The <i><b>Ministry of Water and Electricity</b></i> (<i><b>MOWE</b></i>, <a href="http://www.mowe.gov.sa">www.mowe.gov.sa</a>) is responsible for setting electricity sector policy, as well as long-term energy plans, and overseeing&nbsp; private investment in the sector, for example through IPPs, and possible further unbundling activities.</p>

Government agencies in sustainable energy: 

<p>
The <i><b>King Abdullah Petroleum Studies and Research Centre</b></i> (<i><b>KAPSARC</b></i>, <a href="http://kapsarc.org/">http://kapsarc.org/</a>) is a research and policy centre committed to energy and environmental exploration and analysis.</p>
<p>
The Centre promotes the development of solutions that will shape a sustainable energy future for the Kingdom. The Centre hopes to motivate companies and policy-makers to achieve: more efficient petroleum use, reduced carbon footprints, sustainable energy solutions, adoption of new energy and environmental technologies.</p>
<p>
The <i><b>King Abdullah City for Atomic and Renewable Energy</b></i> (<i><b>K.A.CARE</b></i>, <a href="http://www.energy.gov.sa/">www.energy.gov.sa/</a>) was created by Royal Decree of 17/4/2010 with a mandate to contribute to sustainable development in the Kingdom through developing an alternative energy capacity. It serves as a centre for renewables research and for co-coordinating national and international energy policy.</p>
<p>
The <i><b>King Abdullah University for Science and Technology</b></i> (<i><b>KAUST</b></i>, <a href="http://www.kaust.edu.sa/">www.kaust.edu.sa/</a>) has been given the task of making Saudi Arabia a key energy researcher in the world, and co-operating with other scientific bodies globally to promote renewable and sustainable technologies.</p>

Energy planning procedures: 

<p>
The <i><b>Ministry of Petroleum and Mineral Resources</b></i> is responsible for national planning in the area of energy. The <b><i>Ministry of Water and Electricity</i></b> is responsible for setting long-term energy plans.</p>
<p>
Saudi Arabia is moving forward with plans to produce power from nuclear reactors by 2020 in order to meet growing domestic power needs and to free up oil and natural gas for export and higher-end uses than direct burn for power generation. In the interim, Saudi Arabia is participating in the Gulf Cooperation Council&rsquo;s efforts to link the power grids of member countries in order to reduce shortages during peak power periods.</p>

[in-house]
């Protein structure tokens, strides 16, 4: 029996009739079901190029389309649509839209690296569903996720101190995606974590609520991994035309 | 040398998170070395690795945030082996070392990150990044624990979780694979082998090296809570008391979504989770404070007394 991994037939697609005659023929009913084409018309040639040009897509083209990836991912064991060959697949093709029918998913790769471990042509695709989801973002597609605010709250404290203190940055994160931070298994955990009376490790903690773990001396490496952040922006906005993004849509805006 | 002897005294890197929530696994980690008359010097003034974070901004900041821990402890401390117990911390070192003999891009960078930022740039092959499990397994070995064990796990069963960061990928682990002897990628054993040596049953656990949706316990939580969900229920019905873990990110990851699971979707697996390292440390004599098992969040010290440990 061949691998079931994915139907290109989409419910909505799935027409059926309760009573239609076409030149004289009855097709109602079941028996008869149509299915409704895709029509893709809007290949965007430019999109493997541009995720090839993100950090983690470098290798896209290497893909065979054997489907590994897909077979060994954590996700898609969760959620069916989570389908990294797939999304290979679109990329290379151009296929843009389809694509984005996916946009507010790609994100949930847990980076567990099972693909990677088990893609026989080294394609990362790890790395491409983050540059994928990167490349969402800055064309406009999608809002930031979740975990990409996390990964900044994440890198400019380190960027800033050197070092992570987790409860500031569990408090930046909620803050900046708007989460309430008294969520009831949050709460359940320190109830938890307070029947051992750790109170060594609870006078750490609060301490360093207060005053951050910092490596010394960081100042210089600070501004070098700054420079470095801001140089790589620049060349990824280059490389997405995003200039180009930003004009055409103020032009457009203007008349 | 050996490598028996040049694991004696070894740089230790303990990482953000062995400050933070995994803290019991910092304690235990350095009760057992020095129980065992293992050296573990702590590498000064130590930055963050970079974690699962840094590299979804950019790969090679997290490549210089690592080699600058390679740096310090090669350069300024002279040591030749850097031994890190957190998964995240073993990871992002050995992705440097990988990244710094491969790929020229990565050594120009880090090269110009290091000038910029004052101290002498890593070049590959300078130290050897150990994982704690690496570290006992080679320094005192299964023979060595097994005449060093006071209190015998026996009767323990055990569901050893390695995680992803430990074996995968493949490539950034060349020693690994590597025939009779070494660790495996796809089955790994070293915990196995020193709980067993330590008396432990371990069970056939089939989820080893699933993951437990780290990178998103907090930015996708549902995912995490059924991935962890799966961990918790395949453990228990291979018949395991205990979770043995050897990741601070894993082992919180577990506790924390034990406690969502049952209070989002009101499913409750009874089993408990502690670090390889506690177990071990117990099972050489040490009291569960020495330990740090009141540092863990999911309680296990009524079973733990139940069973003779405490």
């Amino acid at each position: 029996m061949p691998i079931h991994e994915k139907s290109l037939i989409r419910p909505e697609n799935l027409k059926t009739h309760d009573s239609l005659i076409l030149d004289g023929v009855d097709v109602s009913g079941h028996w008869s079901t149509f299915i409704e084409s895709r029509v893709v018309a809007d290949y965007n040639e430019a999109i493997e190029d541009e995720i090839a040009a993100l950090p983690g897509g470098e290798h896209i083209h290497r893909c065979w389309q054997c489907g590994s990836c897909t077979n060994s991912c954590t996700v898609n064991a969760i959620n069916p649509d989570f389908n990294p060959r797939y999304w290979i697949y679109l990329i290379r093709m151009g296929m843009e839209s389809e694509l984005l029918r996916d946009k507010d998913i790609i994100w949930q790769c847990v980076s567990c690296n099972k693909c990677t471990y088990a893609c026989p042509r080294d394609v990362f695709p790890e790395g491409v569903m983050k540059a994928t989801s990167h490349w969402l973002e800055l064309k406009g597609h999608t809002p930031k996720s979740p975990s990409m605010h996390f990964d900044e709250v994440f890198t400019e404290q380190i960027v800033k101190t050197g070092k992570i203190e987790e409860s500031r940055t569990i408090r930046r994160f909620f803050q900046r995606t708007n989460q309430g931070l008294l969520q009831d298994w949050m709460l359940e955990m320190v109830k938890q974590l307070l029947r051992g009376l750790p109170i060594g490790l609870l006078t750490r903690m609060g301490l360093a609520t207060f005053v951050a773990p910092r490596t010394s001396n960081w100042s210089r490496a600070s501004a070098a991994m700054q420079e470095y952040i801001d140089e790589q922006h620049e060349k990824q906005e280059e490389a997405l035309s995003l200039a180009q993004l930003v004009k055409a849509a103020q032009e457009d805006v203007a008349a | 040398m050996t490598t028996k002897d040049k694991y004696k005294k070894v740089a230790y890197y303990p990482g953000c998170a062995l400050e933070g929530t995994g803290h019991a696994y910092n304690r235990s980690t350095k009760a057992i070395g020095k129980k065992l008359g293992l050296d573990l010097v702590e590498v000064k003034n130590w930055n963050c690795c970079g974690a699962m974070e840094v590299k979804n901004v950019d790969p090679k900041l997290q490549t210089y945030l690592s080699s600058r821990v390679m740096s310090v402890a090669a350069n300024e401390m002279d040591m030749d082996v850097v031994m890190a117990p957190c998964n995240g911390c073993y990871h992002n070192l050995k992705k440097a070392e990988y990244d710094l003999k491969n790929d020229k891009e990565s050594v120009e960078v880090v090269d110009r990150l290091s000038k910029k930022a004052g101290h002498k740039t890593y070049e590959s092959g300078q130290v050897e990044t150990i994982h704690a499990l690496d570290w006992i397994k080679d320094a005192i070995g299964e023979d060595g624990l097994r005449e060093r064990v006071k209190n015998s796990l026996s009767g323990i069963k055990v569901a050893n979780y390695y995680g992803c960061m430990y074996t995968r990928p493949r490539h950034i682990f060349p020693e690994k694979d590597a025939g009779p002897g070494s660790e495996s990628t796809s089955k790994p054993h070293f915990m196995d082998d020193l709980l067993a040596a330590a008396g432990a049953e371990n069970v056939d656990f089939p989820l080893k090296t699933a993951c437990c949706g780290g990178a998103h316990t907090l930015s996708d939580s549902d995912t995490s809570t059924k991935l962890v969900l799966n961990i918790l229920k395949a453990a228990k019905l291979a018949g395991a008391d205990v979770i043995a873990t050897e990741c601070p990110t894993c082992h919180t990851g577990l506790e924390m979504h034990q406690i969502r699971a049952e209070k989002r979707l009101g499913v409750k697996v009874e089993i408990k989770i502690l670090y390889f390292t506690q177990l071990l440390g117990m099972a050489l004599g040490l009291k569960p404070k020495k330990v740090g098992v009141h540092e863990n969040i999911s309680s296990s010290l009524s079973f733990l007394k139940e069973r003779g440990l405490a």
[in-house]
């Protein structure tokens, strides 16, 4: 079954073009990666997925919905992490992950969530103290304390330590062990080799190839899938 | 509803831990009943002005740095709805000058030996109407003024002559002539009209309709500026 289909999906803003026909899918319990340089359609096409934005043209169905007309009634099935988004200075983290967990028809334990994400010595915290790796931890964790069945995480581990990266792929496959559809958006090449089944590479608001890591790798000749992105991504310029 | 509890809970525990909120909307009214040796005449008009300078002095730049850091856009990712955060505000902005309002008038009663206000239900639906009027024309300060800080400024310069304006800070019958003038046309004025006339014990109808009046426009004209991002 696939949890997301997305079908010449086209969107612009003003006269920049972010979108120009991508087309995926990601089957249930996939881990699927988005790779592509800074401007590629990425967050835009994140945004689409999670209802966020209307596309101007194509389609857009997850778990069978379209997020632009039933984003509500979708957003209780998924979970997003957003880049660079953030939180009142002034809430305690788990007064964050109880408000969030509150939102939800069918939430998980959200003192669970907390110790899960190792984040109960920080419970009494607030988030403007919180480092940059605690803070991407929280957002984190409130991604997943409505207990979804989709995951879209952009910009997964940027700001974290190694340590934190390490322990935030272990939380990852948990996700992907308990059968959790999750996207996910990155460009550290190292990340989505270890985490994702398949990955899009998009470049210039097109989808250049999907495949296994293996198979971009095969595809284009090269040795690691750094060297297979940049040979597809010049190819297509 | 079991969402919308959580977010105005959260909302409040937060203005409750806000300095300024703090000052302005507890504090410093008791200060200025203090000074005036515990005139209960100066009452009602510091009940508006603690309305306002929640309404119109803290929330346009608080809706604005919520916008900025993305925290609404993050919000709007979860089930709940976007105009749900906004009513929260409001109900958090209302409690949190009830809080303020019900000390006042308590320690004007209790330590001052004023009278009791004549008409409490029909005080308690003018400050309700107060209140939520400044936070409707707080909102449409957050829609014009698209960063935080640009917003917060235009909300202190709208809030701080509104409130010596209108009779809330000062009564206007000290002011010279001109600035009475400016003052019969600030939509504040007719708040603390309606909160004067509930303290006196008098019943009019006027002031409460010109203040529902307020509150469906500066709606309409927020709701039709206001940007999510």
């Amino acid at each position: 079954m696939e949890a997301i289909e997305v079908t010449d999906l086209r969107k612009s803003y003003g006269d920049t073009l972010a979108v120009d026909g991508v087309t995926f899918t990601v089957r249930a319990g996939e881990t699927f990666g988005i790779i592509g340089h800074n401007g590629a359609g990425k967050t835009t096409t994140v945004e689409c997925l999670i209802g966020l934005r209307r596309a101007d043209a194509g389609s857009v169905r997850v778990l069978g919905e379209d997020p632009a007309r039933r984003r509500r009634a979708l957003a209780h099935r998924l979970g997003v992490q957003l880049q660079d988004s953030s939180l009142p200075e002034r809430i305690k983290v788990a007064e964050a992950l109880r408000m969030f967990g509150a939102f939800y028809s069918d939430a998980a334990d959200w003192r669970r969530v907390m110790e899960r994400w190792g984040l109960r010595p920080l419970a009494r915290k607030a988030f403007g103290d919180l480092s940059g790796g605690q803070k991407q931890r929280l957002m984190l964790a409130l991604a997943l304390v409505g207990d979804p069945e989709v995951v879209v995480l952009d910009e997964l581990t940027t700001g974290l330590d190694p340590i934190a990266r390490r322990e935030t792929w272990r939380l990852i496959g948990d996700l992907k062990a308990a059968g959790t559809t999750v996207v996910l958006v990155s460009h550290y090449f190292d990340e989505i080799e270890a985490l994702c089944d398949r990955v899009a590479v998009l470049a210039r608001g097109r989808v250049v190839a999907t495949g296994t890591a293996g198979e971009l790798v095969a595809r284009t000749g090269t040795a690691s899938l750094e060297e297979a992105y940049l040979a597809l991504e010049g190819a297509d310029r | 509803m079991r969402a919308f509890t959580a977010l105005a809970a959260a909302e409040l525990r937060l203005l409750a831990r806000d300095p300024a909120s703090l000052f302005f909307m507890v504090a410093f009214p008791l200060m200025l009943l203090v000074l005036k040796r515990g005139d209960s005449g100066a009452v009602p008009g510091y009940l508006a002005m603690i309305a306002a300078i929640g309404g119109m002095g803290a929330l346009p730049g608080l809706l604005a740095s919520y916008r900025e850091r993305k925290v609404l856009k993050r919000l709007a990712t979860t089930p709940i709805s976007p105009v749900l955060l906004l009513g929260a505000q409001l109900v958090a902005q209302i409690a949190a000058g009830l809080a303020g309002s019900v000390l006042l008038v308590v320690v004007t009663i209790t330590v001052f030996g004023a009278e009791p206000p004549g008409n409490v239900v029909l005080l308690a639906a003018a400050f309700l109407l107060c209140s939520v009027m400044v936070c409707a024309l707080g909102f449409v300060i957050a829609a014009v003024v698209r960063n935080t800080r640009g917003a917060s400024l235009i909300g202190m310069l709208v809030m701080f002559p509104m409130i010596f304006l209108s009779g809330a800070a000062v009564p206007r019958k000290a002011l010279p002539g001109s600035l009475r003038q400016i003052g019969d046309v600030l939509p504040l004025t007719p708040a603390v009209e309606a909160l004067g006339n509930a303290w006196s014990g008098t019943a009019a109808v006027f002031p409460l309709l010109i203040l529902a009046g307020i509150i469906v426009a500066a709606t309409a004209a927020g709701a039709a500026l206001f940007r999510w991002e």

Energy regulator Date of creation: 

<p>
The <b><i>Electricity and Cogeneration Regulatory Authority</i></b> (<b><i>ECRA</i></b>, <a href="http://www.ecra.gov.sa/">www.ecra.gov.sa/</a>) was established in 2002, and is responsible for regulation of the electricity and water desalination industries, in order to provide such services to the country at the lowest price, whilst maintaining the highest standards and quality of service.</p>
<p>
The <i><b>Ministry of Petroleum and Mineral Resources</b></i> (<b><i>MOPM</i></b>, <a href="http://www.mopm.gov.sa/">www.mopm.gov.sa/</a>) was established in 1960 to execute the general policy related to oil, gas and minerals. The Ministry supervises its affiliate companies working in the fields of petroleum and minerals, including Saudi Arabian Company (Saudi Aramco), Saudi Texaco, Aramco Gulf Operation Ltd. (AGOC), Saudi Arabian Mining Company (Ma&rsquo;aden) and Saudi Geological Survey.</p>

Degree of independence: 

<p>
ECRA is supervised by a board of directors chaired by the Minister of Water and Electricity, with the Governor of the Authority as deputy chair, six members from senior government officials representing the ministries of Water and Electricity, Finance, Petroleum &amp; Mineral Resources, Commerce &amp; Industry, Economy &amp; Planning, and the Saline Water Conversion Corporation (SWCC); and five members selected on their own merits. The ECRA is 100% funded through license fees, and financially and administratively independent.</p>

Regulatory framework for sustainable energy: 

<p>